FOR IMMEDIATE RELEASE

Peace Bridge Spotlights Buffalo Special Police Commitment to Human Rights

International bridge between the U.S. and Canada glows blue and gold in a tribute to the Buffalo Special Police and their human rights advocacy.

The Buffalo Special Police (BSP), a volunteer police force serving the City of Buffalo, New York, is tackling crime at a grassroots level by educating the community on human rights.

The Peace Bridge glows gold and blue in honor of the Buffalo Special Police Force and their commitment to human rights education.
The Peace Bridge glows gold and blue in honor of the Buffalo Special Police Force commitment to human rights.
(Photo by Gerri Jones)

BSP chief Ted Hampton sees a crucial need to address human rights citywide: “I believe that there is a direct correlation between crime and the lack of information regarding human rights,” he says. “We are involved because there is much more to be done. As the BSP, that prides itself as a boots-on-the-ground organization, we believe that there is an immediate necessity to take the message of human rights directly to the streets. This message is universal and crosses all borders.”

Members of the Buffalo Special Police and the Buffalo chapter of Youth for Human Rights gather at the Peace Bridge April 16, 2017, to watch the bridge lit in the BPS’s colors to symbolize their commitment to human rights education.
Members of the Buffalo Special Police and the Buffalo chapter of Youth for Human Rights gather at the Peace Bridge April 16, 2017, to watch the lighting of the bridge in the BPS’s colors to symbolize their work in human rights education.

An international bridge between Canada and the USA opened in 1927, the bridge was named to commemorate 100 years of peace between the two countries. Chief Hampton believes an understanding of human rights is essential to peace on our streets and chose the bridge as a fitting symbol of the impact human rights education can have in Buffalo and the BSP’s intent to making this happen.

Chief Hampton and a team of his officers were trained to deliver human rights education by the Buffalo Chapter of Youth for Human Rights, the youth component of United for Human Rights.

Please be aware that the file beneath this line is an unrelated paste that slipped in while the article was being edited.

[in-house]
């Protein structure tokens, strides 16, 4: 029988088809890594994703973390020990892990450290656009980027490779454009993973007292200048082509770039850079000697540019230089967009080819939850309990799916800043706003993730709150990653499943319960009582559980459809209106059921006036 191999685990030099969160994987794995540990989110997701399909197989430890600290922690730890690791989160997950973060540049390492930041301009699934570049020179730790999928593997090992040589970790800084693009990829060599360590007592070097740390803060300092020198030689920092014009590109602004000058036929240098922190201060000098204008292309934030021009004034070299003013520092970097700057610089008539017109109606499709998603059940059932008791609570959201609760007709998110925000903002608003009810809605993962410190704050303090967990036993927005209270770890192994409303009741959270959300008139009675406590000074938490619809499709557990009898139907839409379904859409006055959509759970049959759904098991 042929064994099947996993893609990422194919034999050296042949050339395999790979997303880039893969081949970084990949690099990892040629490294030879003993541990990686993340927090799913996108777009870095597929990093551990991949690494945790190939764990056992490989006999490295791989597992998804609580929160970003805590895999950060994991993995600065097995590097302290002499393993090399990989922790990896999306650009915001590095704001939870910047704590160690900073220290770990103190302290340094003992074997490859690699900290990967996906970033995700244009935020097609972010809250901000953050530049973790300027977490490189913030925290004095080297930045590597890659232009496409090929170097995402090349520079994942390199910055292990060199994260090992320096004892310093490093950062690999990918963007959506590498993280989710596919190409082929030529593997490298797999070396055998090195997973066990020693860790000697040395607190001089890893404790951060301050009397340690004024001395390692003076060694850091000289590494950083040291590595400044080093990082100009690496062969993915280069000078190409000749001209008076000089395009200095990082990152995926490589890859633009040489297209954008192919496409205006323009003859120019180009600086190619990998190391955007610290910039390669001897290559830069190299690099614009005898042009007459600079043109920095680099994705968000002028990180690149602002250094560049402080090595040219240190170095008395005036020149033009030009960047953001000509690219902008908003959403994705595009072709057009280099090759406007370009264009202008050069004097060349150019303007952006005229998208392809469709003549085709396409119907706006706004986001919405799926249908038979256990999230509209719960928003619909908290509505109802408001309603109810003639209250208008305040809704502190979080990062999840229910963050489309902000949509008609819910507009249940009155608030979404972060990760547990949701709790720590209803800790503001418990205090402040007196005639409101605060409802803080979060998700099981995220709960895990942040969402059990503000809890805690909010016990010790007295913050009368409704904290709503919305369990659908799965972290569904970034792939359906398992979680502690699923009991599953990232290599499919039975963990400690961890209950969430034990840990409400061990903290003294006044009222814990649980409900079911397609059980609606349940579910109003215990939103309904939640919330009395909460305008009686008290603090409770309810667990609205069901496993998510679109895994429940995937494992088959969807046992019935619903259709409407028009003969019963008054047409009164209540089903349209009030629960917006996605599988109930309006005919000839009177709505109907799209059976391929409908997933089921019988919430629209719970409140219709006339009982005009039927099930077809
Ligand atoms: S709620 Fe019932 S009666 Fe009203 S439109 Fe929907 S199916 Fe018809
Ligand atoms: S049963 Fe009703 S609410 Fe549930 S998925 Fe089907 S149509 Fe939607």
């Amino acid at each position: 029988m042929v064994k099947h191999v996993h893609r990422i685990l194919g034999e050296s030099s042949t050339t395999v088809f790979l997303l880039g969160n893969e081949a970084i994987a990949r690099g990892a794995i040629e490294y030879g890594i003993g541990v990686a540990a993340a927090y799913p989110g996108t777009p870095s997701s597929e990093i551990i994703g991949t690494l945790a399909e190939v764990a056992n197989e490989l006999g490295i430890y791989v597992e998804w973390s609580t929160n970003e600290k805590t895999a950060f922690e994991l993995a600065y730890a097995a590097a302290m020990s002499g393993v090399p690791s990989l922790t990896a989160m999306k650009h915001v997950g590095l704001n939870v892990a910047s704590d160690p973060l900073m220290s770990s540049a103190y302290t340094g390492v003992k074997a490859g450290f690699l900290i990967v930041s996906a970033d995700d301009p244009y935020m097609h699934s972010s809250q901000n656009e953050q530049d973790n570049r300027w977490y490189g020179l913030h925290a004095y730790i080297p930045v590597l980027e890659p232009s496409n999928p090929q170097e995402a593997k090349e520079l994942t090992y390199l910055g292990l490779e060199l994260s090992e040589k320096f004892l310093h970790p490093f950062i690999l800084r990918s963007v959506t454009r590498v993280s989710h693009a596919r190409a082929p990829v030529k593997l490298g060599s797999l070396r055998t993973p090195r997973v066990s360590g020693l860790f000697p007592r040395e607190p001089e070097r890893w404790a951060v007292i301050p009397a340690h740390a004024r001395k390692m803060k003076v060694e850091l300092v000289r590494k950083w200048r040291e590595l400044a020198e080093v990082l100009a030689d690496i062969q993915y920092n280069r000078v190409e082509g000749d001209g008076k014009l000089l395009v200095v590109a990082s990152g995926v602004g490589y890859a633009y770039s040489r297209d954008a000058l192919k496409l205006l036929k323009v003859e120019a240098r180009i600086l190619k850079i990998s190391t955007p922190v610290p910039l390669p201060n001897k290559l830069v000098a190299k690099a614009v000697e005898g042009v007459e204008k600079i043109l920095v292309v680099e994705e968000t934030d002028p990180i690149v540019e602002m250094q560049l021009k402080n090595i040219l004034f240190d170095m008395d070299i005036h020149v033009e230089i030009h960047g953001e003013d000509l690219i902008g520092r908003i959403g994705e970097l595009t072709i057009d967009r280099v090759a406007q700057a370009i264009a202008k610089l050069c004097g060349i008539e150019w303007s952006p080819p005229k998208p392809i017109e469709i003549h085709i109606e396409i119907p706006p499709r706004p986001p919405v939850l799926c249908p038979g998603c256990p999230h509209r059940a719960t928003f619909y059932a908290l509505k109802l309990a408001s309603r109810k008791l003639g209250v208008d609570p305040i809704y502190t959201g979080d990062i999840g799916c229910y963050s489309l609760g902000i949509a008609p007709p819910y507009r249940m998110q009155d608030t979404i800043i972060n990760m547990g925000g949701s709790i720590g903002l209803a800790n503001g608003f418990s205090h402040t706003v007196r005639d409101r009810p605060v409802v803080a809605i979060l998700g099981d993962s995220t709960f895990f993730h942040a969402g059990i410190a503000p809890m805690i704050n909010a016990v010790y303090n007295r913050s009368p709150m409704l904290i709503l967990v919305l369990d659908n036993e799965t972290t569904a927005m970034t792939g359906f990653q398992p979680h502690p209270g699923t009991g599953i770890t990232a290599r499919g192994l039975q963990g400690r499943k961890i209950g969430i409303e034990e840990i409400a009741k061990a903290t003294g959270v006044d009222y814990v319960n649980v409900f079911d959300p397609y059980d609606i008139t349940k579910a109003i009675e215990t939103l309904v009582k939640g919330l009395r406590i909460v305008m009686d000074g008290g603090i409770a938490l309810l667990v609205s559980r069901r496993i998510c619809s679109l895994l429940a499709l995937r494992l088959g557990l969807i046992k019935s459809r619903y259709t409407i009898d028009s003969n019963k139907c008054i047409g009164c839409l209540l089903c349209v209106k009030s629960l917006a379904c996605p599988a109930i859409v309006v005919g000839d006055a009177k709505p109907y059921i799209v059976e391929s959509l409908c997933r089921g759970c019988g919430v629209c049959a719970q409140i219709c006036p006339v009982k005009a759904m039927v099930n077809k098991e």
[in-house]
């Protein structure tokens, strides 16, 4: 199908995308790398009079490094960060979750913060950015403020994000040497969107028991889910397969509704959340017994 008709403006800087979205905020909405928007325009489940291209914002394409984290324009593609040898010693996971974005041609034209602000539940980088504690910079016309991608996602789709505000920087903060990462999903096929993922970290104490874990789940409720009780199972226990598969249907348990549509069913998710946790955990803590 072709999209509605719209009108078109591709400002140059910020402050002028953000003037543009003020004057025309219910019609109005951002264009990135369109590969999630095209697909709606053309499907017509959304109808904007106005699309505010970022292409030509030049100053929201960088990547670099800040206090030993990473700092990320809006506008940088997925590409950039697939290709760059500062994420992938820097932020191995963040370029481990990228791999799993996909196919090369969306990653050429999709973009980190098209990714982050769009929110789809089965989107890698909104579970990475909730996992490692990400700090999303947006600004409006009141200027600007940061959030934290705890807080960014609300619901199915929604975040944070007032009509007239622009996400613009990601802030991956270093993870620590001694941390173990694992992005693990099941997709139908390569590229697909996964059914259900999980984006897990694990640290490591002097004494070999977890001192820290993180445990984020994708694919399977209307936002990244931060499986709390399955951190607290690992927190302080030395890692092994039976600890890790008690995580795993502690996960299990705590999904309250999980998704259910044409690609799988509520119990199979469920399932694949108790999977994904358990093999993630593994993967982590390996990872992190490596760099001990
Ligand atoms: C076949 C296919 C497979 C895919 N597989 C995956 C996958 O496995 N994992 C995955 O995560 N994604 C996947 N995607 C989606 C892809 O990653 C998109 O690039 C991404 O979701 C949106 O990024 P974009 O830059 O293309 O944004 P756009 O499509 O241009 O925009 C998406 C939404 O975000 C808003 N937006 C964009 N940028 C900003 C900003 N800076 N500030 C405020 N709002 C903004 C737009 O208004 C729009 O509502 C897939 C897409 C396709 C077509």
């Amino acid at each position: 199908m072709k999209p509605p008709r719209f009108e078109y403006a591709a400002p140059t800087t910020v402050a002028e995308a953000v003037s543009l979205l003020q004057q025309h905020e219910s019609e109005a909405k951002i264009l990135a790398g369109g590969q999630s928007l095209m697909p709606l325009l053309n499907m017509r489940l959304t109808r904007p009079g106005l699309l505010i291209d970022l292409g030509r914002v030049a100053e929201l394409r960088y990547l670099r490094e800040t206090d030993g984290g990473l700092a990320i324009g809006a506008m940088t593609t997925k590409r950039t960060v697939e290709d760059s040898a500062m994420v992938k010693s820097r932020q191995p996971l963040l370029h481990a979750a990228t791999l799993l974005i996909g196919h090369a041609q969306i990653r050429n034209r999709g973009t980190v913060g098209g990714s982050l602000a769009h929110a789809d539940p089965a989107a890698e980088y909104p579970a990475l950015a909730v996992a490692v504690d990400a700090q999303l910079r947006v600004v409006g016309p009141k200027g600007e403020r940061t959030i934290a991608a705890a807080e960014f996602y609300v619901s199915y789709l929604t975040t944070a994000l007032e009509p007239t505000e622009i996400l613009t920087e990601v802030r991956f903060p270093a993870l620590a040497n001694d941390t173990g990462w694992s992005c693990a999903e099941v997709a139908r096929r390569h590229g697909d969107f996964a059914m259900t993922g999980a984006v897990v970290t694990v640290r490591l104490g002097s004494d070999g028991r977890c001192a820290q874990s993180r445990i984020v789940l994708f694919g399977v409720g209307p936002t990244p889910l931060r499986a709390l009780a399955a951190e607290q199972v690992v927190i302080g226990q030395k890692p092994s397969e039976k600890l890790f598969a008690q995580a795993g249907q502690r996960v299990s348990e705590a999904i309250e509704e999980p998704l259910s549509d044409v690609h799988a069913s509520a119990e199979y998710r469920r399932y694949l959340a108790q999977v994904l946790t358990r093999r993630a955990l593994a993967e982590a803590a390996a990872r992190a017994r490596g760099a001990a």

“I am truly impressed with these materials,” says Hampton. “I only wish I had done this program sooner.”

His enthusiasm comes from the BSP’s work introducing people to the 30 articles of the Universal Declaration of Human Rights and seeing the impact of this knowledge on their self-esteem and behavior. “They have a different understanding about themselves and others,” says Hampton. “It is this knowledge that creates advocates and we want to do everything we can to help create an entire community of advocates.”

The Buffalo Special Police is an all-volunteer organization, serving Buffalo since 1927. Working in coordination with the Buffalo Police, they preserve the rights of citizens while increasing safety in the city. BSP members are academy-trained officers who have received more than 150 hours of mandated training, including in the use of firearms. Members are approved and certified through the Municipal Police Training Council.

United for Human Rights (UHR) is an international, not-for-profit organization that unites human rights advocates and groups to promote the Universal Declaration of Human Rights. UHR has the purpose to educate, unite and activate people to bring about broad-scale awareness of human rights.

United for Human Rights Buffalo and the Buffalo chapter of Youth for Human Rights deliver training and provide these award-winning materials free of charge to educators, law enforcement and community and religious organizations in Western New York and surrounding states. They also deliver seminars to businesses, groups, clubs and educators. For more information, visit the website of the Buffalo chapter of Youth for Human Rights.

The Church of Scientology and Scientologists support United for Human Rights and Youth for Human Rights International, whose award-winning educational materials are translated into 27 languages, bringing the message of human rights to 195 nations.

The Scientology religion was founded by author and philosopher L. Ron Hubbard. The first Church of Scientology was formed in Los Angeles in 1954 and the religion has expanded to more than 11,000 Churches, Missions and affiliated groups, with millions of members in 167 countries.

CONTACT:
Church of Scientology Media Relations
mediarelations@churchofscientology.net
(323) 960-3500 phone
(323) 960-3508 fax